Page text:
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Cases Not Forgotten

 

12-07-2002

HILLSBORO, Ore. — The middle-aged woman with the sad face and graying hair slips items out of tucked-away envelopes and spreads them on the table:
A half-dozen photographs.
A sheaf of school records.
A tiny Christmas card, signed in a child’s block letters.
A sketch of a woman’s features.

To Starr Grisim Lara, these things are more precious than gold. They prove that her older sister Jamie Grisim once walked this Earth.
Today, she will relive that cold morning 31 years ago when 16-year-old Jamie left for Fort Vancouver High School and never came home.

Starr was only 14, and no one would tell her the truth. She went on to live her life as best she could. At times it felt as if all the pieces of her family had flown away from her.
And at the heart of her life there was always this mystery: What happened to her sister, Jamie, as she walked home from school on that chill December day?
Her foster mother, Grace, told her that Jamie had run away, that she didn’t want anything to do with her ever again. Starr never believed that. She didn’t know what to believe.
It was a month before Jamie was reported missing. It was 17 years before Starr learned that police had found her sister’s identification in remote Dole Valley five months after she disappeared, and that two years later hunters had discovered the bodies of two young women in shallow graves a mile away in the isolated valley near the Skamania County line.
Finally, last April, Starr learned more: Police and prosecutors believe Jamie Grisim, a slender girl with brown eyes and brown-bleached-auburn hair, was the first of several teenage girls abducted by Warren Leslie Forrest.

Warren Forrest-High School Photo

Forrest, a Vancouver native and an Army veteran, was 22 when Jamie disappeared. He worked for Clark County parks. He had a wife and two kids in Battle Ground and a key that opened the gate to every park in the county.
Forrest is serving a life sentence at the Washington State Penitentiary for the 1974 murder of Krista Kay Blake. He is linked to the disappearance of at least six other young women between March 1972 and October 1974.
Two managed to escape with their lives after harrowing attacks. Both eventually identified Forrest as their abductor. The remains of five were found in remote areas of the county. Jamie Grisim’s identification and other personal effects surfaced in Dole Valley, but her body was never recovered.
Forrest pleaded not guilty by reason of insanity to the kidnap and rape of one of his surviving victims and spent 3 1/2 years at Western Mental Hospital in Steilacoom. Meanwhile, sheriff’s detectives began putting together the pieces of a macabre puzzle that led them to conclude Forrest was a serial murderer.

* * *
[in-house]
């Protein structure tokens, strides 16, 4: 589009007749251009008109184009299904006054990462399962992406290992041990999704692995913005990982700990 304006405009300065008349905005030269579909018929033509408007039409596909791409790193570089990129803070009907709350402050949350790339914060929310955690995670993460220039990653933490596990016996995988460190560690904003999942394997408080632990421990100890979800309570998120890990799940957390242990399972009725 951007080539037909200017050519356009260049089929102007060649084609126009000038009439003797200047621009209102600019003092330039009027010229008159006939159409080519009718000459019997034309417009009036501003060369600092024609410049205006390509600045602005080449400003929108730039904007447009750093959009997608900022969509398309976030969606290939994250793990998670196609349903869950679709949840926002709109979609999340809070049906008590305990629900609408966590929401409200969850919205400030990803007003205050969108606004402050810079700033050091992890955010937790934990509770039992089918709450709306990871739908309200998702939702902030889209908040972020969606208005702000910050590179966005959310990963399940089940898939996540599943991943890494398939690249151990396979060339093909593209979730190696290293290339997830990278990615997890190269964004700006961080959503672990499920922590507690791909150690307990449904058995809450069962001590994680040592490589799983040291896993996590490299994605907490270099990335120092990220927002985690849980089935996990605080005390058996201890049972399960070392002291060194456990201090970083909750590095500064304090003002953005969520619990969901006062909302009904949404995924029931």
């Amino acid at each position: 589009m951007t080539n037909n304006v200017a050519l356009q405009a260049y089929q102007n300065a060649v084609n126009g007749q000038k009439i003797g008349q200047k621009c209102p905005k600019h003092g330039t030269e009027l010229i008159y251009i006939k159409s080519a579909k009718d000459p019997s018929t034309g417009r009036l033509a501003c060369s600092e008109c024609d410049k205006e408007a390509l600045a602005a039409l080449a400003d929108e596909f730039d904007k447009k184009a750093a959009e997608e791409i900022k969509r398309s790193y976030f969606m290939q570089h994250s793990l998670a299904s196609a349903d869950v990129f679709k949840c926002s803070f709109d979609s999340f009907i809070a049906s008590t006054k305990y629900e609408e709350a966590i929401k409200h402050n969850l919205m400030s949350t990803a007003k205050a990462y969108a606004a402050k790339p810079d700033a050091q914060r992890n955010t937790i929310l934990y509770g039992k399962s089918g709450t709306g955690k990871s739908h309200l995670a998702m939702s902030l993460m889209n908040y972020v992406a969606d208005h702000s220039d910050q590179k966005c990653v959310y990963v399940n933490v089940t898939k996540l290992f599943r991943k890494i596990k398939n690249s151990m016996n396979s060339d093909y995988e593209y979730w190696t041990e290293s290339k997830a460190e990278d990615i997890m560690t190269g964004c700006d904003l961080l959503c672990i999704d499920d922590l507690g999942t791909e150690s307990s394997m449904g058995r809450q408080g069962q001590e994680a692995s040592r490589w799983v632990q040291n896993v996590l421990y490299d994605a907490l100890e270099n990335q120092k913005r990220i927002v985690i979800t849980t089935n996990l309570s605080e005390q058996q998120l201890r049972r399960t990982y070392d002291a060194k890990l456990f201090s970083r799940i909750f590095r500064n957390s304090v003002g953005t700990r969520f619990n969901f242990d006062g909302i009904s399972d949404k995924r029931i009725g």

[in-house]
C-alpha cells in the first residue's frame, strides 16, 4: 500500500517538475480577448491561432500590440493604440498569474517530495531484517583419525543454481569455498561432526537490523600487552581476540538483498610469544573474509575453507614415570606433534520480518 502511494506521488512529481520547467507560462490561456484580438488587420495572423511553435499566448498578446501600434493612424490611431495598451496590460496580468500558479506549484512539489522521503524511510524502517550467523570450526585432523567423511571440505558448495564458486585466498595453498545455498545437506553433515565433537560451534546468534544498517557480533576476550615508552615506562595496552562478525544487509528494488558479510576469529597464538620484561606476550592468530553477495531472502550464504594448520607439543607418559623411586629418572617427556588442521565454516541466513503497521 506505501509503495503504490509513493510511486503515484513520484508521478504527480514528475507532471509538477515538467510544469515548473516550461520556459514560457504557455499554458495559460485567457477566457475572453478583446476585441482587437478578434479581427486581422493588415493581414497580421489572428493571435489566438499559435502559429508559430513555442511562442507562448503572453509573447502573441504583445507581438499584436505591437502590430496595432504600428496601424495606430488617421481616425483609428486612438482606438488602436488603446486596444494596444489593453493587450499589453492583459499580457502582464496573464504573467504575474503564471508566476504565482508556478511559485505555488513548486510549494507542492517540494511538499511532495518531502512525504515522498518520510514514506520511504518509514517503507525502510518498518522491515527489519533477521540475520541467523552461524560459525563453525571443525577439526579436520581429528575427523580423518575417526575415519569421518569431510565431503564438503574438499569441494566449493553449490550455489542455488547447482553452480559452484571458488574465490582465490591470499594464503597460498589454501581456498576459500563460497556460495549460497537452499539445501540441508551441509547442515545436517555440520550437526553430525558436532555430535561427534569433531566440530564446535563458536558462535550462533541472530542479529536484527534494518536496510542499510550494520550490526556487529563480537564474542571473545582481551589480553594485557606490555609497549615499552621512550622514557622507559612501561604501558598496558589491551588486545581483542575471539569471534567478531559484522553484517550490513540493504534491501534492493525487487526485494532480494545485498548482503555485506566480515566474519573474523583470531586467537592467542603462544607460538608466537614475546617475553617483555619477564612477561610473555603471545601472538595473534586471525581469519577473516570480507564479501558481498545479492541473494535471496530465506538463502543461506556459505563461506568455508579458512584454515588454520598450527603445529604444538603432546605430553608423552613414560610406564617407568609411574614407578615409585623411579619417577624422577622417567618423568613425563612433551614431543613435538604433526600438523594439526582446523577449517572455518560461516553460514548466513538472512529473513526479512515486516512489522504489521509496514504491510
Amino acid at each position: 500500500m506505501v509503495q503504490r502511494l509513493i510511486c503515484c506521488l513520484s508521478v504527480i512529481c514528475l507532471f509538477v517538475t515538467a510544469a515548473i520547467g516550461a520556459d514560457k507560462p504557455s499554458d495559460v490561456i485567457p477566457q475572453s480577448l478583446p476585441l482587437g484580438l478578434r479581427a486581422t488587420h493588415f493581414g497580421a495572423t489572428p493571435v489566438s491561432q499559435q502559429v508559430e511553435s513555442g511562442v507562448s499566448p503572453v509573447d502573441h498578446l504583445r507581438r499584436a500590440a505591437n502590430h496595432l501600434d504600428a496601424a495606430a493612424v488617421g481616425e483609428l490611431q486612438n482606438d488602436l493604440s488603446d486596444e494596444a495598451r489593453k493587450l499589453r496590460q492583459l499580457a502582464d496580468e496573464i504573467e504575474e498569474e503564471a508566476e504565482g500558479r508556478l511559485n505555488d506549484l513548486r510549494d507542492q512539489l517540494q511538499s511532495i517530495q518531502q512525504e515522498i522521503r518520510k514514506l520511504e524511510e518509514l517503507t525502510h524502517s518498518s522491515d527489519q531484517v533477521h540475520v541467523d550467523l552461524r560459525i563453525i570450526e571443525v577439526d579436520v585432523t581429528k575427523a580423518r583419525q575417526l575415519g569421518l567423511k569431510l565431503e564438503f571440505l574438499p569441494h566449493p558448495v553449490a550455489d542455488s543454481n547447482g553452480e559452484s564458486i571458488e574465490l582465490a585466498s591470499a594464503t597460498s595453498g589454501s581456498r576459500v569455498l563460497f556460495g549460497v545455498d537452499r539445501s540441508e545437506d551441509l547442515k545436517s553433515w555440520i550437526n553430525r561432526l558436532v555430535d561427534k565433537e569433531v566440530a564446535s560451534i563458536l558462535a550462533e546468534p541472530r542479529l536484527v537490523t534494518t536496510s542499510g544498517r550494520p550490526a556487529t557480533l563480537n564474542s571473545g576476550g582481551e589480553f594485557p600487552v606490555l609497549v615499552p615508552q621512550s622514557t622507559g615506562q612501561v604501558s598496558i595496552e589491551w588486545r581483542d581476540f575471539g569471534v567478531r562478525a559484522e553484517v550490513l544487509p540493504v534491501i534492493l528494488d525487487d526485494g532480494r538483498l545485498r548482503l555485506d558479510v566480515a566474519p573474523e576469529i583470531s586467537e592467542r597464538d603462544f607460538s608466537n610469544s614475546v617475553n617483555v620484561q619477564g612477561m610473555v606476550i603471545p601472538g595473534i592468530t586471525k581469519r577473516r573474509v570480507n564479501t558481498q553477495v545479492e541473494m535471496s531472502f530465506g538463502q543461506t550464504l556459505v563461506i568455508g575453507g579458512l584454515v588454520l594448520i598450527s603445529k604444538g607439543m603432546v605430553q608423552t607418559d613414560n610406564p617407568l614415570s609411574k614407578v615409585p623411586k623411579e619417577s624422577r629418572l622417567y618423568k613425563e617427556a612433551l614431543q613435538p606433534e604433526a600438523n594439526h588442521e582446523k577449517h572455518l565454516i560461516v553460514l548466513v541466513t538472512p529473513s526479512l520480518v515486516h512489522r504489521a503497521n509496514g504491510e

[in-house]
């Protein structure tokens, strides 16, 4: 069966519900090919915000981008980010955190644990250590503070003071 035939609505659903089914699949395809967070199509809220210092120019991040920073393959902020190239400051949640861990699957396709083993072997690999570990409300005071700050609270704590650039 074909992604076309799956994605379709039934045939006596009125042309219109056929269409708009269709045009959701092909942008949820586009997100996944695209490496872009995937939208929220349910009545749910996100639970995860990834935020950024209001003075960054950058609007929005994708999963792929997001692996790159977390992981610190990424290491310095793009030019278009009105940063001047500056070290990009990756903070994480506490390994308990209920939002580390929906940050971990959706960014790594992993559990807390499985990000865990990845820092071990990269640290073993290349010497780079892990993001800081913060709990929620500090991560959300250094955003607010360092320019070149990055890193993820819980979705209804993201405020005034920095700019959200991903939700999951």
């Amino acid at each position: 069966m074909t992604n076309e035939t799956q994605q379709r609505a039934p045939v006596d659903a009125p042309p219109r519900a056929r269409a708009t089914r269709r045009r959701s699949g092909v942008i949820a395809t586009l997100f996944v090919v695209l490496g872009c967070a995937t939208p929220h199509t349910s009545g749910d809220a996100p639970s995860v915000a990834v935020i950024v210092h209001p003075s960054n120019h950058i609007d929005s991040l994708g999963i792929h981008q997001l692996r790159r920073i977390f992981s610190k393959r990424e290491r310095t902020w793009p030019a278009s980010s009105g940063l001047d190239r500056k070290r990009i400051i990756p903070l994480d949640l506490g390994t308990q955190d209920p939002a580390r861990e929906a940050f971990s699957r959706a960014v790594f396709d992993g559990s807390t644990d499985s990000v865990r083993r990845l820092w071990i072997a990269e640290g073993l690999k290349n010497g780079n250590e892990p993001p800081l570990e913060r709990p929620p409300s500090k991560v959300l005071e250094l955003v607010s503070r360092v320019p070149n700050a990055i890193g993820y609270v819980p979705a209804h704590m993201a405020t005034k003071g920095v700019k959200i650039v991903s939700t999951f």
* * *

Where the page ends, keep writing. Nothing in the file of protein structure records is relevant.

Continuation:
In 1978, shortly before he was to be released from the hospital, Clark County prosecutors charged Forrest with the 1974 murder of Krista Kay Blake. The two women who had identified him as their assailant provided testimony that led to his April 1979 conviction for first-degree murder.
A detailed crime synopsis filed with Clark County Superior Court in January 1979 by then-Chief Criminal Deputy Dennis Hunter in connection with the Blake case made it clear that Forrest was a suspect in several other ongoing criminal investigations, and in the disappearance of Jamie Grisim:
“To fully understand the complexity of this case as well as the ongoing nature of said investigation, any inquiry relative to the (Blake case) must begin with the Jan. 10th, 1972 (report of the) disappearance of Jamie R. Grisim,” Hunter wrote.
Though he remains a leading suspect, Forrest never was charged with Grisim’s murder or with any other murder. Officially, those cases remain open but inactive.

Cases not forgotten
Within the sheriff’s office, the grisly string of homicides has not been forgotten.
“It was the first anybody ever talked about a serial killer that operated here in Clark County,” said Sheriff’s Sgt. Dave Trimble.
At first, detectives worked hard to uncover evidence in the other cases that would hold up in court.
“There was a lot of communication with other agencies when the cases were active,” Trimble said. “In the 1980s, when I worked homicide, we talked about getting some information together and going to talk to Forrest. It never happened. That was back when we still had detectives here who had worked on those cases.”
Hunter, who led the team that won Forrest’s 1979 murder conviction, officially considers Forrest a “person of interest” in the other murders.
“There are evidentiary issues, and those cases are still in the hands of law enforcement,” Hunter said. “But (Forrest) has never been eliminated as a suspect, and if evidence is forthcoming, we would prosecute.”
Trimble is more blunt: “Based on what I know, I would say it’s very likely (Forrest) committed all these crimes. But it’s all circumstantial evidence.” To get a conviction, he said, “We would need a whole lot more.”
Sad young lives

Some hurts never heal. Start with the sad facts of Jamie and Starr Grisim’s young lives.

Their mother had 10 children but was unable to care for them. When Starr was 3 and Jamie was 4, she turned them over to the state for foster care placement. Two younger half-sisters were adopted. Starr never knew what happened to the others. She and Jamie lived in a series of Clark County foster homes, some good, some awful. One of their foster mothers ran a small nursing home and forced the sisters to work there as unpaid maids until the state intervened.